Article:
The ultimate sport of the mind, at least in the view of some students, drew to a close Saturday, but everyone's a winner at the annual FIRST Robotics Championship. NY1's Shazia Khan filed the following report.
ST. LOUIS - Student-built robots took center field at the FIRST Robotics World Championship in St. Louis.
"This feels amazing," said Kiernan Celii of Team 2848 from Dallas, Texas. "We've been working all season for this, and it's finally paid off."
"It's just like, mind blown," said Gabby Mummert of Team 74 from Holland, Michigan.
Several days of matches whittled down 400 high school teams to a winning alliance of three: Team 2848 from Dallas, Texas, Team 74 from Holland, Michigan and Team 254 from San Jose, California.
"I feel great," said Christopher Sides of Team 254. "There was a lot of tension and stress before that last match. It all just build up, and now, it's amazing."
"It's a love fest of technology, and everybody enjoys it," said Dean Kamen, founder of FIRST.
Now in its 25th year, Kamen said the mission remains the same: to inspire kids to pursue STEM. Many of the teens NY1 spoke with said mission accomplished, including Moritz Freid of Team 2158 from Austin, Texas, who now wants a career in mechanical engineering.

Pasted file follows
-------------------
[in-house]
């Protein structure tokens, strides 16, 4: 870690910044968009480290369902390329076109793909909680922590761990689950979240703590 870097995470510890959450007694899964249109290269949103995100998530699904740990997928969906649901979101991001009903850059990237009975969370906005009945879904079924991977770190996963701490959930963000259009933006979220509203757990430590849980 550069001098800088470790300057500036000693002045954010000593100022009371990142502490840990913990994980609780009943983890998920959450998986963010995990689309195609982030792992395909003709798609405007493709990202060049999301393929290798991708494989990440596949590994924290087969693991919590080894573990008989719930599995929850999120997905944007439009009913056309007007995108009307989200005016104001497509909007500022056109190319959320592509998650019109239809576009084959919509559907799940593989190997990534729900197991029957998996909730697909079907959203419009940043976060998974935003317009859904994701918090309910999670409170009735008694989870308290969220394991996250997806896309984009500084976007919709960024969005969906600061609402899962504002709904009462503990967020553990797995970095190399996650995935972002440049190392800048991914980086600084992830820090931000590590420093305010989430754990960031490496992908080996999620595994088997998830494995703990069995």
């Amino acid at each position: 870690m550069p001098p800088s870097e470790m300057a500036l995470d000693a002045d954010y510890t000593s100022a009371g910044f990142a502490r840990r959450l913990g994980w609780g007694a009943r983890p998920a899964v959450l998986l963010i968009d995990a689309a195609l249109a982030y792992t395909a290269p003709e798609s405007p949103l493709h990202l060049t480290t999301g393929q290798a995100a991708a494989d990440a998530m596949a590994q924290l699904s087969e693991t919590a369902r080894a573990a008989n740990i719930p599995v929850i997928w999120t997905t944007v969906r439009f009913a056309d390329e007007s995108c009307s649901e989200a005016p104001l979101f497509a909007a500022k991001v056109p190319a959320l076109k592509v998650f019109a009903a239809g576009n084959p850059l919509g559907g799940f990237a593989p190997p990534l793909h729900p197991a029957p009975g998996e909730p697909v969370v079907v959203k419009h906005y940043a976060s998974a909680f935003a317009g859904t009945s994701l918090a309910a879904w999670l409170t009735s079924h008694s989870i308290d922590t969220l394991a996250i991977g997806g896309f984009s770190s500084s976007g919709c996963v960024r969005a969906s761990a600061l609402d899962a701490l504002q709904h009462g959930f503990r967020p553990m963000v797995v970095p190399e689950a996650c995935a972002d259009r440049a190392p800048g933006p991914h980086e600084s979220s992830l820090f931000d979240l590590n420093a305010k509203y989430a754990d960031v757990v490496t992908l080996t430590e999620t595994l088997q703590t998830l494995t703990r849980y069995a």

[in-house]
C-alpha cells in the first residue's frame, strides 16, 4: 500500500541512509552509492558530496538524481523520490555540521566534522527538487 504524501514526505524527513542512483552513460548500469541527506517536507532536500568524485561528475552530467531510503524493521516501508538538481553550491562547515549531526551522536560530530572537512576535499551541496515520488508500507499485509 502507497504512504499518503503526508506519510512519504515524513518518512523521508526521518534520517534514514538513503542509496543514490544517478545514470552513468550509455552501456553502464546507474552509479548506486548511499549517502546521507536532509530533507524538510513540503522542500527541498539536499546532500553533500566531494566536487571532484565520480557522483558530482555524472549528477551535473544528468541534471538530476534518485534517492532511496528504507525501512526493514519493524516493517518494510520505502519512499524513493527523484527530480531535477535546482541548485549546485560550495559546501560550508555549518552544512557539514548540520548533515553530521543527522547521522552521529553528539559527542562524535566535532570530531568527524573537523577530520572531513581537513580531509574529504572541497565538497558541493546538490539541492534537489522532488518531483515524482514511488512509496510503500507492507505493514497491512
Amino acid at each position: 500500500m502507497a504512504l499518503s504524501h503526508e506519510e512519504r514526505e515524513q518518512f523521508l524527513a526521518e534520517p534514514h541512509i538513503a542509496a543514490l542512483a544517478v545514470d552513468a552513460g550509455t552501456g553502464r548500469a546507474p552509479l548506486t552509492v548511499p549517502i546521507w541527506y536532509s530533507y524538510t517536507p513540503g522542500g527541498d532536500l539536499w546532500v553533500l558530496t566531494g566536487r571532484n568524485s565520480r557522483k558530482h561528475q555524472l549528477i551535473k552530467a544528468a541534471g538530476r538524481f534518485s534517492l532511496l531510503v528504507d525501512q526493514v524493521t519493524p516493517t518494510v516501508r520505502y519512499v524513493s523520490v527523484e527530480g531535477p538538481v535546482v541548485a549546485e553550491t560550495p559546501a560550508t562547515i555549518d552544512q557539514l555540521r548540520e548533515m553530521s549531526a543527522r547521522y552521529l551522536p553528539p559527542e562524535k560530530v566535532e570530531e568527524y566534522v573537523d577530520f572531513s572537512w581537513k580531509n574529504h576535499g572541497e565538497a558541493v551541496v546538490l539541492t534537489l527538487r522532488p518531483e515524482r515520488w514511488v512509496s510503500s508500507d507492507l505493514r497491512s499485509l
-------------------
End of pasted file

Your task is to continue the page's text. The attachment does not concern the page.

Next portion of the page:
"Mechanical engineering was more my forte, of actually making and designing different things," Freid said.
After weeks of designing, building and competing in this year's challenge, the FIRST robotics season comes to a close. The robots and student head back home, some with trophies, but all with life lessons, from discipline, commitment and more.
"Teamwork is the main thing I think I've learned," said James Talbot of Team 2158 in Austin, Texas.
"Never like get down on yourself," Sides said. "Never look back."
"Being friendly. I think that is the biggest one that I've learned here," said Bailey Blankenship of Team 908 from Durham, North Carolina.
Stu Schmill, dean of admissions at MIT, said those life lessons make everyone here a winner.
"The kids who come through this program are really special," Schmill said. "They really understand what it's like to be out in the real world, and it's more than just formulas and technology, but it's about really making things work."